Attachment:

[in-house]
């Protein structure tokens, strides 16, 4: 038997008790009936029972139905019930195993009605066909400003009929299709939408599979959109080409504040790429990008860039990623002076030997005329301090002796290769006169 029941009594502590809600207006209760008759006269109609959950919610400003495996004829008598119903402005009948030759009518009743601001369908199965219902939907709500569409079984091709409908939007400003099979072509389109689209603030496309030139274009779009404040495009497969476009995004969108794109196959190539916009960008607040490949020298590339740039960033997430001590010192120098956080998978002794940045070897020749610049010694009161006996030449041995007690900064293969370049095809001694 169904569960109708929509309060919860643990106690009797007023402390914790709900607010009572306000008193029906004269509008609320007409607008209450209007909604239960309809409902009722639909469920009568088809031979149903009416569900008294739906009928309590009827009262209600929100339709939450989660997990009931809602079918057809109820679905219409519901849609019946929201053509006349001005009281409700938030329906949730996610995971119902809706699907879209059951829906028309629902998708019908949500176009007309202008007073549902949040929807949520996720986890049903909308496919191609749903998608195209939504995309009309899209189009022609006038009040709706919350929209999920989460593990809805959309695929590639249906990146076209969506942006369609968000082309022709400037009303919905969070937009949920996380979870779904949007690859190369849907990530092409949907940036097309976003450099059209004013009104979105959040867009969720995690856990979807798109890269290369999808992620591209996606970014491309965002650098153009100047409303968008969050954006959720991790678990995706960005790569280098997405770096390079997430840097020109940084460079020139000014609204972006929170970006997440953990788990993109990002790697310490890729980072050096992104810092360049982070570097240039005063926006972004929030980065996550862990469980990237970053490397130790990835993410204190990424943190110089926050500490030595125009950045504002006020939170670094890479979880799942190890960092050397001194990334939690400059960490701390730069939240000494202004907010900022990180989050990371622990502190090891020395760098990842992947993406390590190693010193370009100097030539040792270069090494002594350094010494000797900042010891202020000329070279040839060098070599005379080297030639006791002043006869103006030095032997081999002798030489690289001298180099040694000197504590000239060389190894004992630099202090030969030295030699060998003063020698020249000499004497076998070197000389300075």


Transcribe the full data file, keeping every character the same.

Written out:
[in-house]
């Protein structure tokens, strides 16, 4: 038997008790009936029972139905019930195993009605066909400003009929299709939408599979959109080409504040790429990008860039990623002076030997005329301090002796290769006169 029941009594502590809600207006209760008759006269109609959950919610400003495996004829008598119903402005009948030759009518009743601001369908199965219902939907709500569409079984091709409908939007400003099979072509389109689209603030496309030139274009779009404040495009497969476009995004969108794109196959190539916009960008607040490949020298590339740039960033997430001590010192120098956080998978002794940045070897020749610049010694009161006996030449041995007690900064293969370049095809001694 169904569960109708929509309060919860643990106690009797007023402390914790709900607010009572306000008193029906004269509008609320007409607008209450209007909604239960309809409902009722639909469920009568088809031979149903009416569900008294739906009928309590009827009262209600929100339709939450989660997990009931809602079918057809109820679905219409519901849609019946929201053509006349001005009281409700938030329906949730996610995971119902809706699907879209059951829906028309629902998708019908949500176009007309202008007073549902949040929807949520996720986890049903909308496919191609749903998608195209939504995309009309899209189009022609006038009040709706919350929209999920989460593990809805959309695929590639249906990146076209969506942006369609968000082309022709400037009303919905969070937009949920996380979870779904949007690859190369849907990530092409949907940036097309976003450099059209004013009104979105959040867009969720995690856990979807798109890269290369999808992620591209996606970014491309965002650098153009100047409303968008969050954006959720991790678990995706960005790569280098997405770096390079997430840097020109940084460079020139000014609204972006929170970006997440953990788990993109990002790697310490890729980072050096992104810092360049982070570097240039005063926006972004929030980065996550862990469980990237970053490397130790990835993410204190990424943190110089926050500490030595125009950045504002006020939170670094890479979880799942190890960092050397001194990334939690400059960490701390730069939240000494202004907010900022990180989050990371622990502190090891020395760098990842992947993406390590190693010193370009100097030539040792270069090494002594350094010494000797900042010891202020000329070279040839060098070599005379080297030639006791002043006869103006030095032997081999002798030489690289001298180099040694000197504590000239060389190894004992630099202090030969030295030699060998003063020698020249000499004497076998070197000389300075």